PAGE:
Usually, there was a dusting of snow on the front steps, if not full-on snowbanks and icicles. Every November in my childhood, it would magically appear – carefully wrapped in plastic to protect it from the elements…the Sears ‘Wish Book.’
It was a sign that the Christmas season was truly upon us; a license to start dreaming about what might be under the tree that year.
And how I did dream! The Wish Book promised hours of entertainment and toy-filled daydreams, as I ripped off the clear, plastic cover and pored over those glossy pages for ideas of what to include on my Christmas wish list. Only after scrutinizing all the items – with their photos and snappy descriptions – would I finally put pencil to paper to request my favourite items.
My wish lists were carefully composed and very detailed; often they would include the page number of the catalog, just in case the person reading the list needed more information to procure the right item. At times (and I’m cringing here), I think I even listed the price – you know, to make it easy for anyone to fit me into their gift-giving budget at a glance.
Looking back, I wonder if it was difficult for my parents to see me wish for so much; I was the fourth child growing up in a very modest household, and the budget at Christmas must have been strained at best.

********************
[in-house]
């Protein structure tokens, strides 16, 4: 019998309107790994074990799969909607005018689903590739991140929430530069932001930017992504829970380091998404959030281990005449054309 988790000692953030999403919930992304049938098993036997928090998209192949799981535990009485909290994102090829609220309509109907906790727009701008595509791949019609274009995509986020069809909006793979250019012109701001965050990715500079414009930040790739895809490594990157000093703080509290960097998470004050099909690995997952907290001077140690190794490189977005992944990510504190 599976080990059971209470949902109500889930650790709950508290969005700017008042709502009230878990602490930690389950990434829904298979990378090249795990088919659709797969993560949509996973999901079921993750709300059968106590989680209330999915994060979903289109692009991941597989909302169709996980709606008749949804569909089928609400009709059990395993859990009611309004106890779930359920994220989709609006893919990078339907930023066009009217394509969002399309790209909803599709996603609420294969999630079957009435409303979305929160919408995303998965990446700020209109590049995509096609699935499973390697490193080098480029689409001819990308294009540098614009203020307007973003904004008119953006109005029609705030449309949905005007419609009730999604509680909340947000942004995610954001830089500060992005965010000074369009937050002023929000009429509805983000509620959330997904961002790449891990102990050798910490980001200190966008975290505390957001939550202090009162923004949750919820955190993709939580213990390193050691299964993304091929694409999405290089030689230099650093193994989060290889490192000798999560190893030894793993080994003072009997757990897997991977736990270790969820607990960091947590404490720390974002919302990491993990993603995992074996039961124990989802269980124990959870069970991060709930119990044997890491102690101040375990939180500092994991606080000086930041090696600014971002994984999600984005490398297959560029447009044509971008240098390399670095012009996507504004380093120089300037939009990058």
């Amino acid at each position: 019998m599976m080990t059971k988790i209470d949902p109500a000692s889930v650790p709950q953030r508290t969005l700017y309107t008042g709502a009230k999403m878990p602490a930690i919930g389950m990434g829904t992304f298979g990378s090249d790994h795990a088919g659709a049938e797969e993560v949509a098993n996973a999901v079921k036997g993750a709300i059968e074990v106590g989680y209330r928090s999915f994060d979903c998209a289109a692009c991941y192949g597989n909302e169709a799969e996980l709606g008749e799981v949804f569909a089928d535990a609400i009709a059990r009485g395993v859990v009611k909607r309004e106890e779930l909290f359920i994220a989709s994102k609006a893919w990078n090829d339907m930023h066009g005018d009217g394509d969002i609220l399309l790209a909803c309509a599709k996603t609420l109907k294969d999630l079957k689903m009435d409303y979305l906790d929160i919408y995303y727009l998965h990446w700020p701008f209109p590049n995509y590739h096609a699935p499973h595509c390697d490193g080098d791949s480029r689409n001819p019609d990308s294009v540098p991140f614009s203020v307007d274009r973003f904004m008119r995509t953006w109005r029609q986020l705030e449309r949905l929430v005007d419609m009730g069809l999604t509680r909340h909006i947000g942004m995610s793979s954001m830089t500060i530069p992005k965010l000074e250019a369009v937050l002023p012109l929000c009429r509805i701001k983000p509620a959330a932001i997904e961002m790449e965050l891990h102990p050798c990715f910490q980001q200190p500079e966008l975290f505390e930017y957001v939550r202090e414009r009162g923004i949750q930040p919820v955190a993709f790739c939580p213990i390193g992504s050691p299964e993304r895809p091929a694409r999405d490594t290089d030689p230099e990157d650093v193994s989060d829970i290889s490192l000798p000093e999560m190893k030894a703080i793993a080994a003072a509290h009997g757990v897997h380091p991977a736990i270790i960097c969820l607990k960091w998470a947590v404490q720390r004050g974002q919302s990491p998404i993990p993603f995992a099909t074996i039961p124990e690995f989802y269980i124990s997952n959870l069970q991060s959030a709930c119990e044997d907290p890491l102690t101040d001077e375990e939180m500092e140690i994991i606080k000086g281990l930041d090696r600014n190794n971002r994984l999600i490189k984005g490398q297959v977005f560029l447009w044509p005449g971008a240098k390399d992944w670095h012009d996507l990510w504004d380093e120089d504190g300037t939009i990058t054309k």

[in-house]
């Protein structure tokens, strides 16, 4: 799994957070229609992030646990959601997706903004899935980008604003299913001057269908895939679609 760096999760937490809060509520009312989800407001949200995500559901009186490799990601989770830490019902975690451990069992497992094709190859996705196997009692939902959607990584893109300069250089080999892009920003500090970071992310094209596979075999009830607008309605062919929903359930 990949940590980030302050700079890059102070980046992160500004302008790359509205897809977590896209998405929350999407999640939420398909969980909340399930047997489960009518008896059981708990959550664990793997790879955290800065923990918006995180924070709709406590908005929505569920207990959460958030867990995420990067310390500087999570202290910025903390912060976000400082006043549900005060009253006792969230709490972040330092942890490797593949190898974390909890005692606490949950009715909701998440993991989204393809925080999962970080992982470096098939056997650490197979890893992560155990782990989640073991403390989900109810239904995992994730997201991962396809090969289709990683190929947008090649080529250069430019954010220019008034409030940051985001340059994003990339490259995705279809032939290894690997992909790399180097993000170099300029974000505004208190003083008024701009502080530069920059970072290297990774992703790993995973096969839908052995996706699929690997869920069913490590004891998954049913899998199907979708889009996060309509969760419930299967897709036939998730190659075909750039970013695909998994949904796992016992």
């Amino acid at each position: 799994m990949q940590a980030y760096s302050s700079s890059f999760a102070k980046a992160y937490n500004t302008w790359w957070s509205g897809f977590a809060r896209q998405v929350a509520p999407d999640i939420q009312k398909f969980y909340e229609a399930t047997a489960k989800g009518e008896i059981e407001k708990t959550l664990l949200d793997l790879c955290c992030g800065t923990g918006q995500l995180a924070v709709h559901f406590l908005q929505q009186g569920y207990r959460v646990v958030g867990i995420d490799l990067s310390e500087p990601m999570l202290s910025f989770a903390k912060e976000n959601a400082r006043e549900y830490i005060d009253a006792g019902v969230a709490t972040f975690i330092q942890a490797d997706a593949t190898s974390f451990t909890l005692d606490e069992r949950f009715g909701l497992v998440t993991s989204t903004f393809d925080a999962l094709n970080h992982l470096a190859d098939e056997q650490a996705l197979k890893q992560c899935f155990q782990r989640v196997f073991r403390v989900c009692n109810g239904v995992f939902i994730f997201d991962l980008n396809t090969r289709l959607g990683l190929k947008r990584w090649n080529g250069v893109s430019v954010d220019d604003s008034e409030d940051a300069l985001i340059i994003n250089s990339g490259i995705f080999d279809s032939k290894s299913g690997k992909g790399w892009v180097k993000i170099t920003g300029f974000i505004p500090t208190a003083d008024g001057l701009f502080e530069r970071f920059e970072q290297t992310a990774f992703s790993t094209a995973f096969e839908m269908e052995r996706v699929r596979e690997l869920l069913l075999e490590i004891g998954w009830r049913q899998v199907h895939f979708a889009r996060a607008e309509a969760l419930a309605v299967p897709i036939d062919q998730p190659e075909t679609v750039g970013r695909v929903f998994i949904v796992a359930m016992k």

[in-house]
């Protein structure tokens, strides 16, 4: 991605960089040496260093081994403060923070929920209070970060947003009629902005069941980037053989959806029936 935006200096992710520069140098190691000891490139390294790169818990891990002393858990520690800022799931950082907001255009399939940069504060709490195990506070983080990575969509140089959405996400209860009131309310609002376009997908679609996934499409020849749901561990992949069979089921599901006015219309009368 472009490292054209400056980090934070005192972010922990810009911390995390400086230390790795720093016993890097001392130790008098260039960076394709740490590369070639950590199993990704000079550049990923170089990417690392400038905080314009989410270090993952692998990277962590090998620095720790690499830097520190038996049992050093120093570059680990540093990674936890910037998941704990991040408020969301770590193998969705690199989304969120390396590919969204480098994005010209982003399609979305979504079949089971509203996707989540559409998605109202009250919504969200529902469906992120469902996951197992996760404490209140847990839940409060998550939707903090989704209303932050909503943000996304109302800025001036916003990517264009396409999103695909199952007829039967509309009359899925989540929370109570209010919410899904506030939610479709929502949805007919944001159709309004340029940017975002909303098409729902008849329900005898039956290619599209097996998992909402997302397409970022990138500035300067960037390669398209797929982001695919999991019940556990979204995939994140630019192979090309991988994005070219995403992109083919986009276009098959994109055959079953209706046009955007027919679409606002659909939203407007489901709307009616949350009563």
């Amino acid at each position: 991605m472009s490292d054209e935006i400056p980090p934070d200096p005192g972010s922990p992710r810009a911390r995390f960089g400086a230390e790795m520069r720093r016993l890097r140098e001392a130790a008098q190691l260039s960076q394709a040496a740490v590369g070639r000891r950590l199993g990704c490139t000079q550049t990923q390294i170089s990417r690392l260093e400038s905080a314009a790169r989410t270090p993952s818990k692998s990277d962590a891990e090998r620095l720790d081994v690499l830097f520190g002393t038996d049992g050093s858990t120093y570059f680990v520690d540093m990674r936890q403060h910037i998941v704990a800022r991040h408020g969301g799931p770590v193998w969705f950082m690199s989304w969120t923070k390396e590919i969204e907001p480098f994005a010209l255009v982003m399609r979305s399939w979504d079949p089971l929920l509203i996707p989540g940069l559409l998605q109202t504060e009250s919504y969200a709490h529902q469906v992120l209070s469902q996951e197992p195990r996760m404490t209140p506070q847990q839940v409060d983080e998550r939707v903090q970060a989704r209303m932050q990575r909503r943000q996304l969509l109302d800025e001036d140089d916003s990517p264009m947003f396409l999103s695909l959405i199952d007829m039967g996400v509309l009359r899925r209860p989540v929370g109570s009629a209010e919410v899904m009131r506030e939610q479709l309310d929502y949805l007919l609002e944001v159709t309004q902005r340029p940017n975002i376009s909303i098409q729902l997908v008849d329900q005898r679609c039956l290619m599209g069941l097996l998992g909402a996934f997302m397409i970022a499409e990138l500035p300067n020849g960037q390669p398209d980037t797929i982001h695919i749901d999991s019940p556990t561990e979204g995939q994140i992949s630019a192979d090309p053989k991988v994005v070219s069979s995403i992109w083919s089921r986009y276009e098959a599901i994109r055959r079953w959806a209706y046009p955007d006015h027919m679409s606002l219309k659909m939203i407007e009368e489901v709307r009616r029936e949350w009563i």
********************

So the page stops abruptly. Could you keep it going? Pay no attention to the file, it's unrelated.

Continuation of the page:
But I always got at least one thing on that list, ‘Santa’ made sure of that. And at the end of the day, it really matter that I didn’t get all those toys. There was just so much joy in the wishing.
Tonight, our girls made their wish lists. I’ve been thinking about how times are different now…yet the same. Our kids are inundated by marketing in a way that I never was. There are more commercials than ever before on T.V. They see ads on the Internet and ads on their Kindles.
Yet, I’ve been kicking it old school, diligently putting aside the toy catalogs and letting our girls look through them. Unfortunately, Sears is no longer on my radar, but aside from that, it’s kindof like watching history repeat itself – watching them look through those shiny pages with a gleam in their eyes.
And today, they made their lists.
Our nine-year-old, Elissa, thoughtfully chose Christmas colours when listing her items. I thought it was pretty cool that she asked for sea monkeys – remember sea monkeys?? I always wanted them, too – they had the coolest ads in the back of the Archie comics.
Six-year-old Lily, on the other hand, has to get some sort of credit for the sheer number of items she listed on her wish list. She took great care to use a ruler and list her items one to 20 – no small task for a first grader!
At the end of her list, she wrote, “Hello!” and I asked her who that was intended for.
“I wanted to say hello to Santa – he’s the one who will be reading my list,” she answered matter-of-factly, her huge brown eyes looking straight at me.
My heart skipped a beat. “Ohh…that’s very thoughtful of you, sweetheart,” I managed to reply.
Then I sent up a silent prayer of thanks – for the incredible blessings of this season, the least of which is the innocent, childhood magic of wishing.